The Nursing Mom’s Guide to Going Back to Work

Maternity leave is almost over.  You are breastfeeding your baby and you are worried.

(And if you’re worried about breastfeeding at night, we have you covered!)

You are worried about leaving your little one during the day, concerned about how to adjust to the new routine and also how you are going to keep up with nursing.

We get that!

My sister-in-law, Melissa Crohn, is back with the ultimate guide for the nursing mom going back to work.  She’s going to take you through how to:

  • adjust your work and home life to the new routine
  • find the necessary supplies to making pumping time easier
  • prep both your heart and your health for daycare and,
  • how to divvy up the tasks between you and your spouse

Take it away, Melissa.

I have always known I would go back to work after having my son. For me, work is fuel, filling many tanks – big ones like identity, community, and self-worth. But regardless of the reason for heading to work after having a baby, working and being a mom takes some industrial grade gas – especially in those first few months of adjustment.

Returning to work after maternity leave is HARD.

It’s emotional, it’s tiring, and it can be political. But through trial-and-error and the wisdom of other mamas, there’s quite a bit you can do to get better mileage both in your career and as a parent while navigating what will feel like a whole new world at work.

But before we jump in, I want to say a few words about “having it all.” For most working moms I know, the phrase “having it all” – both a successful career and flourishing family life – haunts them as they work and parent, and is typically punctuated by guilty question marks:

Can I have it all?

Am I having it all?

Is it OK to try and have it all?

My personal answers to these questions are usually positive, not because I am any more capable than any other mama, but because of the way I choose to define “having it all.” For me, “having it all” means doing the best I can as a
mother and a teacher, and savoring the joys that each bring me.

It does not mean simultaneously being Teacher and Mom of the Year, maintaining the 60 hour work weeks of my past and the full-time job of motherhood, or doing any of it without some ugliness and struggle.

And because of this definition of “having it all,” there were several, very special moments amidst the chaos of the first few months where I felt like I did “have it all:” like I was trying my best as a mother and teacher and savoring special joys in each domain.

My advice boils down to this: Loosen your expectations to accommodate a less perfect, more human experience.

Give yourself permission to make mistakes and grow from them, both as a parent and a professional. Allow challenge and failure and ugly crying to have their place in “having it all” .  As you do, you will not only find yourself “having it all,” but you will find yourself modeling some pretty sweet concepts (emotional health, overcoming adversity, and perseverance, to name a few) for your little ones.

The following tips are what worked for me when returning to the classroom, making my load just a little bit lighter. May they do the same for you!

Make Cuts at Work

Perhaps the harshest reality of going back to work postpartum is that we are just not able to give to the job what we gave before baby. Cutting corners will not be a last resort; it will be a necessity.

The Ultimate guide to feeling prepared when you are a breastfeeding mom going back to work. This details what accessories you need, how to lessen your workload and how to prepare for dropping your little one off at day care.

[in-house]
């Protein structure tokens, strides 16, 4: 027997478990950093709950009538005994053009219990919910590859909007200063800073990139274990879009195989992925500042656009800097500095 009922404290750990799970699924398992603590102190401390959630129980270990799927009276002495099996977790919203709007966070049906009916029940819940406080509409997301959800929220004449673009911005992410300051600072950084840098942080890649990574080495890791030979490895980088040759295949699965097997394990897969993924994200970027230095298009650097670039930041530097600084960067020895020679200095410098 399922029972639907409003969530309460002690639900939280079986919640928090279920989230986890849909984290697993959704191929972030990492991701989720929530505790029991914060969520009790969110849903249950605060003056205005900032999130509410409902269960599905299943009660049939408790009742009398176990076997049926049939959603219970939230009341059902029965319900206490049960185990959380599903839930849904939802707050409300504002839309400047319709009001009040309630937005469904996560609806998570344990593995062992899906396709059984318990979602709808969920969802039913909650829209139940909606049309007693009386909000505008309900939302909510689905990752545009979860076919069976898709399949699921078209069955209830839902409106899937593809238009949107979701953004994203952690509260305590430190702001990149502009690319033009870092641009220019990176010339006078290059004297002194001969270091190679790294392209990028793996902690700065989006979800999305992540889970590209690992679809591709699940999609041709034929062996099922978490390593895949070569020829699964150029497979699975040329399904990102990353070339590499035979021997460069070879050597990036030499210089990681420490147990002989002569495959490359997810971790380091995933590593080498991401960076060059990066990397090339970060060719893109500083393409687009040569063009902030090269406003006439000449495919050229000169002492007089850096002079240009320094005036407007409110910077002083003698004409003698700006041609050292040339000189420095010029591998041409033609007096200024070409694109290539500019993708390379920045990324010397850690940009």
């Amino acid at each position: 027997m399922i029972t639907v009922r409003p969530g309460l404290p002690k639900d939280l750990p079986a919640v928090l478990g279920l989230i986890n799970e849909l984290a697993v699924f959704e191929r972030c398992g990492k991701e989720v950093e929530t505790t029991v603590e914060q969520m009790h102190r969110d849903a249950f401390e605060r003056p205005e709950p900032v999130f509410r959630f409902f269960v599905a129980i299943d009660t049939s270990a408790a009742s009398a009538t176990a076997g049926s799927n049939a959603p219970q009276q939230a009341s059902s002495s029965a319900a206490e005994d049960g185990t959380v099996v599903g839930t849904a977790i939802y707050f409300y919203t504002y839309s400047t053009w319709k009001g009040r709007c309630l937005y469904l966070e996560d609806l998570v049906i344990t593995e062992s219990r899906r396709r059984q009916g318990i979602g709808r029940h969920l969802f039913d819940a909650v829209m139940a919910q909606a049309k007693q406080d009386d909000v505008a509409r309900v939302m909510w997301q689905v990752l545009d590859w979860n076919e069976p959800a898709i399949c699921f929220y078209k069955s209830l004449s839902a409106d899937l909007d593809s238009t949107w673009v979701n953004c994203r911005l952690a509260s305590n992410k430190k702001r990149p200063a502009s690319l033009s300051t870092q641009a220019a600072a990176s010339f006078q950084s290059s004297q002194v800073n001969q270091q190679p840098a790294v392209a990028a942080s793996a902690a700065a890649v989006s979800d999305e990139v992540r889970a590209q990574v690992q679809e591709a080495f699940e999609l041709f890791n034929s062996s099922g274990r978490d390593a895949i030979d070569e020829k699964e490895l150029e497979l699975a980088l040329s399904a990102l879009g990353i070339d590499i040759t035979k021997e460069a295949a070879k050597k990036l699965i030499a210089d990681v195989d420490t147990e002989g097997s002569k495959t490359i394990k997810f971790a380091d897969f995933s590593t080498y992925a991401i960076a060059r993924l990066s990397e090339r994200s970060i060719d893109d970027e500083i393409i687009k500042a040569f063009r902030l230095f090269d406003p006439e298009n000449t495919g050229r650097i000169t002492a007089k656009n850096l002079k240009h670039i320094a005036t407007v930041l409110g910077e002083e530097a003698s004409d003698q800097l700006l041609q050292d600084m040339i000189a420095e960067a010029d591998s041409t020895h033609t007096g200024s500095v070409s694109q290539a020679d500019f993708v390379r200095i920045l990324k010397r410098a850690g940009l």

This does not necessarily mean that on-the-job performance of new parents must suffer. In my experience, admitting my limitations before I returned to the classroom actually helped me to think strategically about how I could teach on a time and energy budget.

In the weeks leading up to my return to school, I asked myself:

  • what habits, tasks, and commitments can be cut with the least impact on my students and colleagues?
  • What new habits can be refined to give me more time?

For me as a teacher:

  • I cut things like extra-curricular commitments like my sponsorship of the school GSA.
  • I moved after-school tutoring sessions to our Academic Lab period during the day.
  • I decided (begrudgingly) that my regular parent emails regarding upcoming assignments and student performance could be drastically reduced. I could then add these back in once I got used to working motherhood.
  • I vowed not to spend time grading anything that could be graded by a TA, even if it meant students would have to wait a little while longer to receive scores on vocab and reading quizzes.

For non-teacher working moms, the corners are going to look different. Some of them might feel like a tremendous sacrifice. Making the cuts consciously is so much better than being forced, in a panic, to forsake something that was never meant for the chopping block.

Make Cuts in your Morning Routine

During those first few months of working motherhood, most of us will be sleep-deprived. In my experience, no amount of coffee could do what one extra hour of sleep could.  Therefore, I whittled away my morning routine to allow myself to sleep every precious second possible.

Going Back to Work Routine

  1. If my son woke up earlier than usual, my husband would take charge of the morning wake-up/diaper/dressing routine, as I stayed on night-feeding duty to maintain our breastfeeding relationship.
  2. I relegated all the prep for the day (i.e. pump, bottle, and lunch packing) to afternoons.
  3. I cut the non-essentials. I invested in cute headbands and a hairstyle that still looked stylish up (cut my hair routine to 5-10 min) and cut my makeup routine to mascara, foundation, and blush only (5 min).